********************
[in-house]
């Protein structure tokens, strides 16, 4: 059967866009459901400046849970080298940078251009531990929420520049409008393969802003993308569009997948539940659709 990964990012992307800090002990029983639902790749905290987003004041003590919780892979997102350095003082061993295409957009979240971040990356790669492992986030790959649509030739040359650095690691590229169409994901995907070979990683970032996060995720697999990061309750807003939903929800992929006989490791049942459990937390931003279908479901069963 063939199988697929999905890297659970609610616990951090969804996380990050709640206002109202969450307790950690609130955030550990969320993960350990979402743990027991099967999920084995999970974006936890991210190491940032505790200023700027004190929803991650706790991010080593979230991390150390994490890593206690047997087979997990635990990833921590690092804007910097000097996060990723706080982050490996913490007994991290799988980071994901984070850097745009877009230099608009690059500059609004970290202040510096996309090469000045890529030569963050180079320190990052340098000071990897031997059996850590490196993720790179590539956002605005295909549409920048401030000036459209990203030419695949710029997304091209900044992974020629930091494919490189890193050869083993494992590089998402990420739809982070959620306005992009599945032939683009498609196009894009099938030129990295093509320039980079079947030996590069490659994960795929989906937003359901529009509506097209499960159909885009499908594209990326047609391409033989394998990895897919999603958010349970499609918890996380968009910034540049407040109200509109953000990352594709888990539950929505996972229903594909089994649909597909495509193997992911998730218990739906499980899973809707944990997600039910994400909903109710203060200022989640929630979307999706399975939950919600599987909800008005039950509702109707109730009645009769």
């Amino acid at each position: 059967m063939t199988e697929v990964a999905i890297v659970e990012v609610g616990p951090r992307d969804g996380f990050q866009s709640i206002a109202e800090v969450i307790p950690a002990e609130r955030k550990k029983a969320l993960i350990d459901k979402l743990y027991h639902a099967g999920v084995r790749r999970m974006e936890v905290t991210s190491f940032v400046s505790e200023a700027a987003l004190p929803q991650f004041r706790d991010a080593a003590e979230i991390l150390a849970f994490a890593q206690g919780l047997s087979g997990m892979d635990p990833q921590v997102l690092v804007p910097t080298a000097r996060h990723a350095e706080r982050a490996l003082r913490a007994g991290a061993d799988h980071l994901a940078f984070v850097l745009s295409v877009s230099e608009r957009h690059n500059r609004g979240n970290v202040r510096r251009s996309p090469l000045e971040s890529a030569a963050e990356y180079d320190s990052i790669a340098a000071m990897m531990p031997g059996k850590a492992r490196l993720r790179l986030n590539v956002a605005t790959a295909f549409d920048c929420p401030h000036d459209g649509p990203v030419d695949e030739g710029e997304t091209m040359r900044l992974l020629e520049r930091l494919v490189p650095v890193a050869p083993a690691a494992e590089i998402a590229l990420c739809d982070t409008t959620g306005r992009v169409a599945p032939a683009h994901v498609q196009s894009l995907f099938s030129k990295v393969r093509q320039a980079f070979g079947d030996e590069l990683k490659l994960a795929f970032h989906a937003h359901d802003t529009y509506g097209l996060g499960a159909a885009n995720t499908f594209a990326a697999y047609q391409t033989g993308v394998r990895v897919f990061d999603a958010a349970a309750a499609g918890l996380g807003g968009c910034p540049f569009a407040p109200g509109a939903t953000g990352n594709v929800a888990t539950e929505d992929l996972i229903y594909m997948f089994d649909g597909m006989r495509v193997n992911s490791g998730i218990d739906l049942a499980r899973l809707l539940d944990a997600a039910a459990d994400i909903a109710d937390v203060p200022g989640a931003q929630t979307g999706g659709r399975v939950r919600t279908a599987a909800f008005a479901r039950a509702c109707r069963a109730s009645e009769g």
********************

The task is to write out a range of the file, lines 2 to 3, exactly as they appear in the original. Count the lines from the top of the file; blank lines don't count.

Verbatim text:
């Protein structure tokens, strides 16, 4: 059967866009459901400046849970080298940078251009531990929420520049409008393969802003993308569009997948539940659709 990964990012992307800090002990029983639902790749905290987003004041003590919780892979997102350095003082061993295409957009979240971040990356790669492992986030790959649509030739040359650095690691590229169409994901995907070979990683970032996060995720697999990061309750807003939903929800992929006989490791049942459990937390931003279908479901069963 063939199988697929999905890297659970609610616990951090969804996380990050709640206002109202969450307790950690609130955030550990969320993960350990979402743990027991099967999920084995999970974006936890991210190491940032505790200023700027004190929803991650706790991010080593979230991390150390994490890593206690047997087979997990635990990833921590690092804007910097000097996060990723706080982050490996913490007994991290799988980071994901984070850097745009877009230099608009690059500059609004970290202040510096996309090469000045890529030569963050180079320190990052340098000071990897031997059996850590490196993720790179590539956002605005295909549409920048401030000036459209990203030419695949710029997304091209900044992974020629930091494919490189890193050869083993494992590089998402990420739809982070959620306005992009599945032939683009498609196009894009099938030129990295093509320039980079079947030996590069490659994960795929989906937003359901529009509506097209499960159909885009499908594209990326047609391409033989394998990895897919999603958010349970499609918890996380968009910034540049407040109200509109953000990352594709888990539950929505996972229903594909089994649909597909495509193997992911998730218990739906499980899973809707944990997600039910994400909903109710203060200022989640929630979307999706399975939950919600599987909800008005039950509702109707109730009645009769």
């Amino acid at each position: 059967m063939t199988e697929v990964a999905i890297v659970e990012v609610g616990p951090r992307d969804g996380f990050q866009s709640i206002a109202e800090v969450i307790p950690a002990e609130r955030k550990k029983a969320l993960i350990d459901k979402l743990y027991h639902a099967g999920v084995r790749r999970m974006e936890v905290t991210s190491f940032v400046s505790e200023a700027a987003l004190p929803q991650f004041r706790d991010a080593a003590e979230i991390l150390a849970f994490a890593q206690g919780l047997s087979g997990m892979d635990p990833q921590v997102l690092v804007p910097t080298a000097r996060h990723a350095e706080r982050a490996l003082r913490a007994g991290a061993d799988h980071l994901a940078f984070v850097l745009s295409v877009s230099e608009r957009h690059n500059r609004g979240n970290v202040r510096r251009s996309p090469l000045e971040s890529a030569a963050e990356y180079d320190s990052i790669a340098a000071m990897m531990p031997g059996k850590a492992r490196l993720r790179l986030n590539v956002a605005t790959a295909f549409d920048c929420p401030h000036d459209g649509p990203v030419d695949e030739g710029e997304t091209m040359r900044l992974l020629e520049r930091l494919v490189p650095v890193a050869p083993a690691a494992e590089i998402a590229l990420c739809d982070t409008t959620g306005r992009v169409a599945p032939a683009h994901v498609q196009s894009l995907f099938s030129k990295v393969r093509q320039a980079f070979g079947d030996e590069l990683k490659l994960a795929f970032h989906a937003h359901d802003t529009y509506g097209l996060g499960a159909a885009n995720t499908f594209a990326a697999y047609q391409t033989g993308v394998r990895v897919f990061d999603a958010a349970a309750a499609g918890l996380g807003g968009c910034p540049f569009a407040p109200g509109a939903t953000g990352n594709v929800a888990t539950e929505d992929l996972i229903y594909m997948f089994d649909g597909m006989r495509v193997n992911s490791g998730i218990d739906l049942a499980r899973l809707l539940d944990a997600a039910a459990d994400i909903a109710d937390v203060p200022g989640a931003q929630t979307g999706g659709r399975v939950r919600t279908a599987a909800f008005a479901r039950a509702c109707r069963a109730s009645e009769g």